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The Charge of dispensing with a Christian Ordinance considered.

AMONG the various objections to the system we wish to see universally adopted in our churches, there is none more frequently insisted upon than that of its implying a right to dispense with a command of Christ.* Though the treatise on the Terms of Communion contains a clear answer to this accusation, yet, as it is again brought forward by our author with unabated confidence, a fuller reply may be deemed requisite.

This writer supposes that the expression "dispensing power," so often used in this controversy, was first suggested by the conduct of Charles the Second, in granting indulgence to the dissenters beyond the allowance of law, a measure which was afterward adopted for similar purposes by James, his successor. It is surprising a person of Mr. Kinghorn's acknowledged learning should fall into such an error; that he should not know that the doctrine of dispensation was familiar to preceding ages, and was the subject of much subtle disquisition and of many refined distinctions among legal writers. It is impossible but that he must have read in ecclesiastical history of the power of dispensation assumed by the pope, which formed a principal branch of the papal revenue, and the exertion of which was regulated by the dictates of the most artful policy. He cannot, surely, have forgotten that the refusal to exercise this prerogative, when it was demanded in order to gratify the capricious passions of Henry the Eighth, was the immediate occasion of the Reformation in England.

The power of dispensation is the power of setting aside the law in a particular instance. It may be exerted by the legislature or by the executive branch of government, under certain regulations, and to a certain extent, previously settled and provided for by the original constitution of the state. As the operation of law is general, and the actions to which it applies are susceptible of endless modifications and varieties, some such power may be occasionally requisite to adapt it more perfectly to unexpected emergencies, and, by a deviation from the letter, to secure its spirit and design. There is one circumstance, how

Here the following question deserves our serious regard, first, "Have we any right to dispense with a clear command of Christ ?"-Baptism a Term of Communion, p. 90.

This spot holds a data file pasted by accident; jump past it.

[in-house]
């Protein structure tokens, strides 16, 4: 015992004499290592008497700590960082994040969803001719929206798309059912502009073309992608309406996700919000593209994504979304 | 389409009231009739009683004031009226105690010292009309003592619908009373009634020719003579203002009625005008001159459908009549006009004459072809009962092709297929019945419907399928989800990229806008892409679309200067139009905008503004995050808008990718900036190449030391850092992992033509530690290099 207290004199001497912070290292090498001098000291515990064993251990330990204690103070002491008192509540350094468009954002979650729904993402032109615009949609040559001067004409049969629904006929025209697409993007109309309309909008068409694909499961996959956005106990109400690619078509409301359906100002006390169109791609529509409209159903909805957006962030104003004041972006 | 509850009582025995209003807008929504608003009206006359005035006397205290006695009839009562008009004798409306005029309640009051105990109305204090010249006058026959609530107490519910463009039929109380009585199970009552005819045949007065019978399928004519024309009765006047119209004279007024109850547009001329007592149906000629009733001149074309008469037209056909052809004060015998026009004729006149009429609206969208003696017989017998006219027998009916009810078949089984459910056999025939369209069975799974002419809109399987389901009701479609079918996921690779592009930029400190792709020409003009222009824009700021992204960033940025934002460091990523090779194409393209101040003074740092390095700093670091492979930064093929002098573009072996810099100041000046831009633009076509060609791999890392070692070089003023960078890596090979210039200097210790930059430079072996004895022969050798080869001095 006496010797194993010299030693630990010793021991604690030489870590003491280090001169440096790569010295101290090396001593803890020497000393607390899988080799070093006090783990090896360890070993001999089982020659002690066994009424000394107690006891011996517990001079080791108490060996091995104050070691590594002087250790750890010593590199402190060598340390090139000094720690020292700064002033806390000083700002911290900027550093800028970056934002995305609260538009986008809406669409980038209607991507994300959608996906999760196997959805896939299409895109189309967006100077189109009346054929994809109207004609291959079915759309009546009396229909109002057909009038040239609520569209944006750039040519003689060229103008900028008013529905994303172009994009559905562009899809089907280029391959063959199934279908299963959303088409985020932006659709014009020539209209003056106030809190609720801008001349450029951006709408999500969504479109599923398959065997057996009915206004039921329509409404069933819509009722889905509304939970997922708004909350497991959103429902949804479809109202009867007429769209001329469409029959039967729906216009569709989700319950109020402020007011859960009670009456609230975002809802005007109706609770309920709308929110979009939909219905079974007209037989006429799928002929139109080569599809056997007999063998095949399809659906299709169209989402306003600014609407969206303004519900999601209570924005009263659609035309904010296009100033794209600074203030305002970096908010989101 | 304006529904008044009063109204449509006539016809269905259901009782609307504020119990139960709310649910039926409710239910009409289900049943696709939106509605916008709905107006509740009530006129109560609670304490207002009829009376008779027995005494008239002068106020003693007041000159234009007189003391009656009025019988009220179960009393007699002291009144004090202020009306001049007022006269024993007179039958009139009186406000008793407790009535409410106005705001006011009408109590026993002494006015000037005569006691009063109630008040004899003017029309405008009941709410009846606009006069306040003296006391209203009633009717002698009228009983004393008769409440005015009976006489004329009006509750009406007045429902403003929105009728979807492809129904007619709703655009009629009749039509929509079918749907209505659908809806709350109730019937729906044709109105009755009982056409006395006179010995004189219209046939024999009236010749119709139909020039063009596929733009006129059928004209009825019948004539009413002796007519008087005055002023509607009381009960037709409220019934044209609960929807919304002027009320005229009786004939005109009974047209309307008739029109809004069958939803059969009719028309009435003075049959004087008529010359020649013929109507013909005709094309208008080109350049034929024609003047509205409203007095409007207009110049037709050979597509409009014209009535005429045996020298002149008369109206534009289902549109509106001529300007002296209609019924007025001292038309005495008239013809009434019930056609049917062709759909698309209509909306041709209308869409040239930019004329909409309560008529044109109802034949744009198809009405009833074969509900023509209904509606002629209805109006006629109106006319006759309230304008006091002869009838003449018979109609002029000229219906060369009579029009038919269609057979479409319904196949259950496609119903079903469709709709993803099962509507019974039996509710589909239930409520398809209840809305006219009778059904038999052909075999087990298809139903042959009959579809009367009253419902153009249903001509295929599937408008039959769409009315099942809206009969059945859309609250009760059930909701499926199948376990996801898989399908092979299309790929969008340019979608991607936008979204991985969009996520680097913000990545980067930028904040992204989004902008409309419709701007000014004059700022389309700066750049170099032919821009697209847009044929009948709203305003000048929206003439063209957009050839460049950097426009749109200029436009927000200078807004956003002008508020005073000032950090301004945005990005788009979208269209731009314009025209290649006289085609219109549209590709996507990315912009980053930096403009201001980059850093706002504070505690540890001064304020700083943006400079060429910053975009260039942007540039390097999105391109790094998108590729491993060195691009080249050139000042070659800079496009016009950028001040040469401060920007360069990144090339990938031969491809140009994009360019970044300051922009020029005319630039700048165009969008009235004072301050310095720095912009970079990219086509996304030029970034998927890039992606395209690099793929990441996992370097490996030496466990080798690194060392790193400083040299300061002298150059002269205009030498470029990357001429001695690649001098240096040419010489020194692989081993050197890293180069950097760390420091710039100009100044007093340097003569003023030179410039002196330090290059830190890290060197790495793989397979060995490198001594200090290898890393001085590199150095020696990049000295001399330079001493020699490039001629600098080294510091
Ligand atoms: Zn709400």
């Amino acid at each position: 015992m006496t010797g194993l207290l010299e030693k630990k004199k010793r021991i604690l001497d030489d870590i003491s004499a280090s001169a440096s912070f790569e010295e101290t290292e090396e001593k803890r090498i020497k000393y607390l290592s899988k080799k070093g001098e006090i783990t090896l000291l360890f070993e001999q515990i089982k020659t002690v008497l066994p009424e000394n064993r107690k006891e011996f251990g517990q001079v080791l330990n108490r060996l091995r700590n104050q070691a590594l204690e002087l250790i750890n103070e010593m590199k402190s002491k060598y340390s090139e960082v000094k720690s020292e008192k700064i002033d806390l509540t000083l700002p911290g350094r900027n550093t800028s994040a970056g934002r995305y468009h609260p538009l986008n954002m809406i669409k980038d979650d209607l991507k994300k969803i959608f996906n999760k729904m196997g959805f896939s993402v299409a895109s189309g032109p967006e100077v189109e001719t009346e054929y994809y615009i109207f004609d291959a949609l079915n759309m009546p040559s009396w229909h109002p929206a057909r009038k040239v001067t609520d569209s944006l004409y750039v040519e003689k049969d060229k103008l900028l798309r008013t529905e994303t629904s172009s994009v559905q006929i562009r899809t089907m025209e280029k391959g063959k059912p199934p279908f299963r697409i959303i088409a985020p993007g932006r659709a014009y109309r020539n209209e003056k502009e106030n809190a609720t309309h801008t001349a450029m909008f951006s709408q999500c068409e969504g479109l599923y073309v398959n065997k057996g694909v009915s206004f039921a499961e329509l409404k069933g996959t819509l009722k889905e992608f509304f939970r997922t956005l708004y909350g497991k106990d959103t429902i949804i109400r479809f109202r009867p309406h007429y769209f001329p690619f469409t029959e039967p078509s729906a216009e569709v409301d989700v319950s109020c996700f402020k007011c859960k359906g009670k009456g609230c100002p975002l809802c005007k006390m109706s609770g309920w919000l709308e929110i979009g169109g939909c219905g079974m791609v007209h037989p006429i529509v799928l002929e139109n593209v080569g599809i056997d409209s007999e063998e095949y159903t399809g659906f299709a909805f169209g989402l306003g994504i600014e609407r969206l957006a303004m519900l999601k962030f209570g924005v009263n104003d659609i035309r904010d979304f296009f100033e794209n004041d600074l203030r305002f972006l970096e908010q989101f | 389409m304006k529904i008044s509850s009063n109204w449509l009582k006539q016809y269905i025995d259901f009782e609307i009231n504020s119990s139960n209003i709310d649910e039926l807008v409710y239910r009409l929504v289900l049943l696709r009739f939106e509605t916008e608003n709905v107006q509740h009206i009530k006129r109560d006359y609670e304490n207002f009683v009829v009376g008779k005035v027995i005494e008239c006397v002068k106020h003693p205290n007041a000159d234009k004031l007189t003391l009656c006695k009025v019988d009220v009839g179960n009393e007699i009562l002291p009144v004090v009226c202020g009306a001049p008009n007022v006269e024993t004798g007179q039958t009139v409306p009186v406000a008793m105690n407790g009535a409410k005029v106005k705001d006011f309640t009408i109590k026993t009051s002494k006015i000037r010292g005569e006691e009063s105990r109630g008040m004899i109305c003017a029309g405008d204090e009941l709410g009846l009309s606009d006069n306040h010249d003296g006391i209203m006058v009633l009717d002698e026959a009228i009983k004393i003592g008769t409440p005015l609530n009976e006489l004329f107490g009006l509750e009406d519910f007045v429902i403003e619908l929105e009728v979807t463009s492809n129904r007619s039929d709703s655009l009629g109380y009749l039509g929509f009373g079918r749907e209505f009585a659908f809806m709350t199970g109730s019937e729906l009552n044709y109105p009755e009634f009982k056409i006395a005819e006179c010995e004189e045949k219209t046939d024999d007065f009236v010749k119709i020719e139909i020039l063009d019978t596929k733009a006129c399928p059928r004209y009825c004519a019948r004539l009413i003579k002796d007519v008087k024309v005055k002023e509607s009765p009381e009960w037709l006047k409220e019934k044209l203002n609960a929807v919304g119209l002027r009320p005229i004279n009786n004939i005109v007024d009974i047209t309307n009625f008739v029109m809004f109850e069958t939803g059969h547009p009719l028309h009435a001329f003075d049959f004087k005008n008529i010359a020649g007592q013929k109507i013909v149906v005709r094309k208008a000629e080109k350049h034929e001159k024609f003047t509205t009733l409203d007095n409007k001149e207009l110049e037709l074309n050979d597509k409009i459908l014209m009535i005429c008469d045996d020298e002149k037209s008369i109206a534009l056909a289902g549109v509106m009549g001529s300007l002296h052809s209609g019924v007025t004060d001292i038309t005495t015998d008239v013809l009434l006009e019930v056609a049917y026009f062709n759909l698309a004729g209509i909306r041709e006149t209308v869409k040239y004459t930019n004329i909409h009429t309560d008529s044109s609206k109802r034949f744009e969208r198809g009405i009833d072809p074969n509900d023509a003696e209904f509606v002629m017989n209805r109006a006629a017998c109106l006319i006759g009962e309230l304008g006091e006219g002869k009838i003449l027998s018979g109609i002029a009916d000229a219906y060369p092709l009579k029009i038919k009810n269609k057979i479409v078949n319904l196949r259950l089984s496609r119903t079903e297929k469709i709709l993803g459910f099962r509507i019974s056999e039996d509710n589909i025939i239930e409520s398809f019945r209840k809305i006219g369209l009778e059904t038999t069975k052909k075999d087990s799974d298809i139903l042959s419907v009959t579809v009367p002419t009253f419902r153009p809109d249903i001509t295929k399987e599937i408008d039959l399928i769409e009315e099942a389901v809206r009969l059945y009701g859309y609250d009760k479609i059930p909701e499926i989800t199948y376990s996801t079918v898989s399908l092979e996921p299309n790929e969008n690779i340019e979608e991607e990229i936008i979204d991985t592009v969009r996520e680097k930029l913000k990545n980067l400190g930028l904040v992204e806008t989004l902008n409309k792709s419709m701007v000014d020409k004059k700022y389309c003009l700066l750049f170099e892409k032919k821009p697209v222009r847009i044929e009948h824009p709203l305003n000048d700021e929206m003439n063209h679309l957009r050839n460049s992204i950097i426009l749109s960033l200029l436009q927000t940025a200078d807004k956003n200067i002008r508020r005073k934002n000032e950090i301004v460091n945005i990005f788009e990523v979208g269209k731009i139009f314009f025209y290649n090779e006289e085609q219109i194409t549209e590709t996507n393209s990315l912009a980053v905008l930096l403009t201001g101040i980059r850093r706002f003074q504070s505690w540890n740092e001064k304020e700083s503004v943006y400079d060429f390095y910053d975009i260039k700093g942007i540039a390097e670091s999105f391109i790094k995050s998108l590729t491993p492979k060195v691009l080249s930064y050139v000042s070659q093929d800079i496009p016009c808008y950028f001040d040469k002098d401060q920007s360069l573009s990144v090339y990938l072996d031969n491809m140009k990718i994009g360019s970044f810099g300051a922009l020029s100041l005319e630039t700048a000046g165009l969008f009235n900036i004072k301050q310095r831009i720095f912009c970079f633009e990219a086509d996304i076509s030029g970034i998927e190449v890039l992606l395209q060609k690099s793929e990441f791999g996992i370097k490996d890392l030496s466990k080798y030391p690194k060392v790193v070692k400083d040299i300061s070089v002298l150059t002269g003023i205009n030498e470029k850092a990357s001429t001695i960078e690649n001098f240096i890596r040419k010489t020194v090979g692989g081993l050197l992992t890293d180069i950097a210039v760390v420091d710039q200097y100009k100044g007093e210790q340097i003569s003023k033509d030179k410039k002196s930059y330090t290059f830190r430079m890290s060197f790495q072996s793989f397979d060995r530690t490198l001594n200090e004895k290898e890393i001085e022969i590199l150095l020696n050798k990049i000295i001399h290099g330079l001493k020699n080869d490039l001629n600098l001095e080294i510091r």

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ever, which is invariably attached to the exercise of this prerogative, which shows the impropriety of making it the ground of accusation in the present controversy. It always implies a known and conscious departure from the law. He who claims a dispensing power asserts his right to deviate from the letter of legal enactments; but whoever merely misinterprets their meaning, and on that account applies them to a case which they were not designed to comprehend, or neglects to carry them into execution within their proper sphere (as his conduct is consistent with the utmost reverence for the law), is at a great remove from exerting a dispensing power. He betrays his ignorance, but usurps nothing.

When the pope granted a dispensation, enabling certain persons to marry within the prohibited degrees, he sanctioned an acknowledged violation of the ecclesiastical canons; just as Charles the First and James the Second, in their respective proclamations of indulgence to tender consciences, proceeded in direct opposition to existing statutes. But we are conscious of no such procedure; if we err, we err from ignorance. We contend that the law is in our favour, and challenge our opponents to prove the contrary; we ask what prohibition we violate by the practice of admitting good men to communion, though they are not supposed to be baptized? This writer acknowledges there is none, but attempts to supply the defect by general reasoning, which appears to us inconclusive. Such is precisely the state of the dispute; not whether we have a right to depart from the law, but whether there be any law to which our practice is opposed. We acknowledge the immersion of believers in the name of Christ is a duty of perpetual obligation; we are convinced of the same respecting the commemoration of our Saviour's passion. Both these duties we accordingly urge on the followers of Christ, by such arguments as the Scriptures supply; but when we are not so happy as to produce conviction, we admit them, without scruple, to the fellowship of the church; not because we conceive ourselves to possess a dispensing power, a pretension most foreign from our thoughts, but because we sincerely believe them entitled to it, by the tenor of the Christian covenant, and that we should be guilty of highly offending Christ by their refusal. The law which we are supposed to violate in this instance we affirm is a mere human invention, a mere fiction of the brain, entirely unsupported by the word of God, which distinctly lays down two positive institutes, baptism and the Lord's Supper, but suggests nothing from which we can conclude that they rest upon each other, rather than that the obligation of both is founded on the express injunction of the legislator. It is our opponents, we assert, who, in the total silence of Scripture, have presumed to promulgate a law, to which they claim the submission due only to the voice of God. Hence the charge of usurping a dispensing power is most preposterous, since it is incapable of being sustained for a moment, until it is demonstrated that the law is in their favour; and when this is accomplished, we pledge ourselves to relinquish our practice immediately; but till it is, to assume it as a medium of proof is a palpable petitio principii,—it is begging the question in debate.